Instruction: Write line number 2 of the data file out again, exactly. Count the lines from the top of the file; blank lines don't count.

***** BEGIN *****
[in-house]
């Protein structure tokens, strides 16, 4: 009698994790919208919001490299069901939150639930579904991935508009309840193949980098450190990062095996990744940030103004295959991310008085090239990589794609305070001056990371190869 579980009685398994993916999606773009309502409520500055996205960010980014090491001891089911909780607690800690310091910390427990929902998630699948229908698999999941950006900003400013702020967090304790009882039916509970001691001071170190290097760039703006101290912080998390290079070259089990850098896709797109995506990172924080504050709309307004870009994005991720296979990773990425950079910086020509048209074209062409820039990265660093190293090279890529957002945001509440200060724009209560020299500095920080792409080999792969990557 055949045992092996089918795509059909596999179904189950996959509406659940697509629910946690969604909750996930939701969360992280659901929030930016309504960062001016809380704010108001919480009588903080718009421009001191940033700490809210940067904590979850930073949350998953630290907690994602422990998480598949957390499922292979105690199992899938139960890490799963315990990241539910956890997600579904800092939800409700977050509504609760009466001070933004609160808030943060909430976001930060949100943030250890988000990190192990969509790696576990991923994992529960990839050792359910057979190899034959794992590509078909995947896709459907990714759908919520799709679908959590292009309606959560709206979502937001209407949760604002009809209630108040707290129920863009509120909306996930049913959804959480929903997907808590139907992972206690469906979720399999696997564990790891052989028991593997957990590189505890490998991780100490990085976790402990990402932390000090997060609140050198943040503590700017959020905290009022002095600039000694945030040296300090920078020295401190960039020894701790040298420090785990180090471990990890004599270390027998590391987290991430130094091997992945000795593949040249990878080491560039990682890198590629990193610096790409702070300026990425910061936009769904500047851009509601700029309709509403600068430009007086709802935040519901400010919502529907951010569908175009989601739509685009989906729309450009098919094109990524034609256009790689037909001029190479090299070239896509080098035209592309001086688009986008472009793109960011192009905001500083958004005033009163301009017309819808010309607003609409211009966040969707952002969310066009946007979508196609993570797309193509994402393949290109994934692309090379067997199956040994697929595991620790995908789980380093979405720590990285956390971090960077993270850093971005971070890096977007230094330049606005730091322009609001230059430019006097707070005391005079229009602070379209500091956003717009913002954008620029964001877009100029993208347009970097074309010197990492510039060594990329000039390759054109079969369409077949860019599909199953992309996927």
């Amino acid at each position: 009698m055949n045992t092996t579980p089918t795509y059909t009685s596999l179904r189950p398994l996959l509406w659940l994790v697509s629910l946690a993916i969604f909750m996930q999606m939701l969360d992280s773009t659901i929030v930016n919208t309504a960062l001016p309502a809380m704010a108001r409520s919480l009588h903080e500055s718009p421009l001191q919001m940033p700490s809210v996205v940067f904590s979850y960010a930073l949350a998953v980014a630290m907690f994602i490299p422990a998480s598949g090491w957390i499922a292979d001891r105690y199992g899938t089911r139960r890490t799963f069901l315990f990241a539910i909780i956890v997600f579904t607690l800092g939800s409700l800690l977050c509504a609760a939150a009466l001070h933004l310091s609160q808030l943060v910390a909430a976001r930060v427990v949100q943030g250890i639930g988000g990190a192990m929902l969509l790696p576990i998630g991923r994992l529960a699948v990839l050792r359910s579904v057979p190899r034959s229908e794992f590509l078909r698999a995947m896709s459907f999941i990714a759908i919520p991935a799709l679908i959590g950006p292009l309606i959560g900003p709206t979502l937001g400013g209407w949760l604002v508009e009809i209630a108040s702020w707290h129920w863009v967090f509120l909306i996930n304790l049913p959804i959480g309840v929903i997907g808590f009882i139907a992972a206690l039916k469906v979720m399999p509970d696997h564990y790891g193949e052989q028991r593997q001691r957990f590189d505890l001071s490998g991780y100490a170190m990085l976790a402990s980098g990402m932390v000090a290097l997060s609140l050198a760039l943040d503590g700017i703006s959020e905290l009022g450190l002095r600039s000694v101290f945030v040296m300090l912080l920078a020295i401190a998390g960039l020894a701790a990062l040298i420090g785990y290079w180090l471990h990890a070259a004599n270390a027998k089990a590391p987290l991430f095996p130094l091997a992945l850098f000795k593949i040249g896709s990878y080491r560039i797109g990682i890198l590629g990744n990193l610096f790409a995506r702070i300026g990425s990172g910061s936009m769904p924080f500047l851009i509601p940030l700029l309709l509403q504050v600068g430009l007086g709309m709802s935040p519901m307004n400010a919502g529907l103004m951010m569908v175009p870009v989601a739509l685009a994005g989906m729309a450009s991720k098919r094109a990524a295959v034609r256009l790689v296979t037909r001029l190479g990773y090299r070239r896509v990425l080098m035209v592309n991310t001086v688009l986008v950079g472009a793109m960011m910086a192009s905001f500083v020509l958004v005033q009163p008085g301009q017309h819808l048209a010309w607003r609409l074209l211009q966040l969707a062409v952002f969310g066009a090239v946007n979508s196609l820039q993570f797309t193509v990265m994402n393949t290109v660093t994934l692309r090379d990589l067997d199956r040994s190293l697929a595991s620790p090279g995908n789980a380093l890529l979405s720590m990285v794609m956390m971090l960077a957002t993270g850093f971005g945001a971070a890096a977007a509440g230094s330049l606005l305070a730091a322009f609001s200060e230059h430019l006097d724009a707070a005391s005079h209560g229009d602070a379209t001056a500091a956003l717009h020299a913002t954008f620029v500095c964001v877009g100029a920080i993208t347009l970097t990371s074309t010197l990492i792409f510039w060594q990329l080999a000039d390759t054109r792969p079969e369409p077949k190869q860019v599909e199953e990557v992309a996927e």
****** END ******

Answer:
């Protein structure tokens, strides 16, 4: 009698994790919208919001490299069901939150639930579904991935508009309840193949980098450190990062095996990744940030103004295959991310008085090239990589794609305070001056990371190869 579980009685398994993916999606773009309502409520500055996205960010980014090491001891089911909780607690800690310091910390427990929902998630699948229908698999999941950006900003400013702020967090304790009882039916509970001691001071170190290097760039703006101290912080998390290079070259089990850098896709797109995506990172924080504050709309307004870009994005991720296979990773990425950079910086020509048209074209062409820039990265660093190293090279890529957002945001509440200060724009209560020299500095920080792409080999792969990557 055949045992092996089918795509059909596999179904189950996959509406659940697509629910946690969604909750996930939701969360992280659901929030930016309504960062001016809380704010108001919480009588903080718009421009001191940033700490809210940067904590979850930073949350998953630290907690994602422990998480598949957390499922292979105690199992899938139960890490799963315990990241539910956890997600579904800092939800409700977050509504609760009466001070933004609160808030943060909430976001930060949100943030250890988000990190192990969509790696576990991923994992529960990839050792359910057979190899034959794992590509078909995947896709459907990714759908919520799709679908959590292009309606959560709206979502937001209407949760604002009809209630108040707290129920863009509120909306996930049913959804959480929903997907808590139907992972206690469906979720399999696997564990790891052989028991593997957990590189505890490998991780100490990085976790402990990402932390000090997060609140050198943040503590700017959020905290009022002095600039000694945030040296300090920078020295401190960039020894701790040298420090785990180090471990990890004599270390027998590391987290991430130094091997992945000795593949040249990878080491560039990682890198590629990193610096790409702070300026990425910061936009769904500047851009509601700029309709509403600068430009007086709802935040519901400010919502529907951010569908175009989601739509685009989906729309450009098919094109990524034609256009790689037909001029190479090299070239896509080098035209592309001086688009986008472009793109960011192009905001500083958004005033009163301009017309819808010309607003609409211009966040969707952002969310066009946007979508196609993570797309193509994402393949290109994934692309090379067997199956040994697929595991620790995908789980380093979405720590990285956390971090960077993270850093971005971070890096977007230094330049606005730091322009609001230059430019006097707070005391005079229009602070379209500091956003717009913002954008620029964001877009100029993208347009970097074309010197990492510039060594990329000039390759054109079969369409077949860019599909199953992309996927």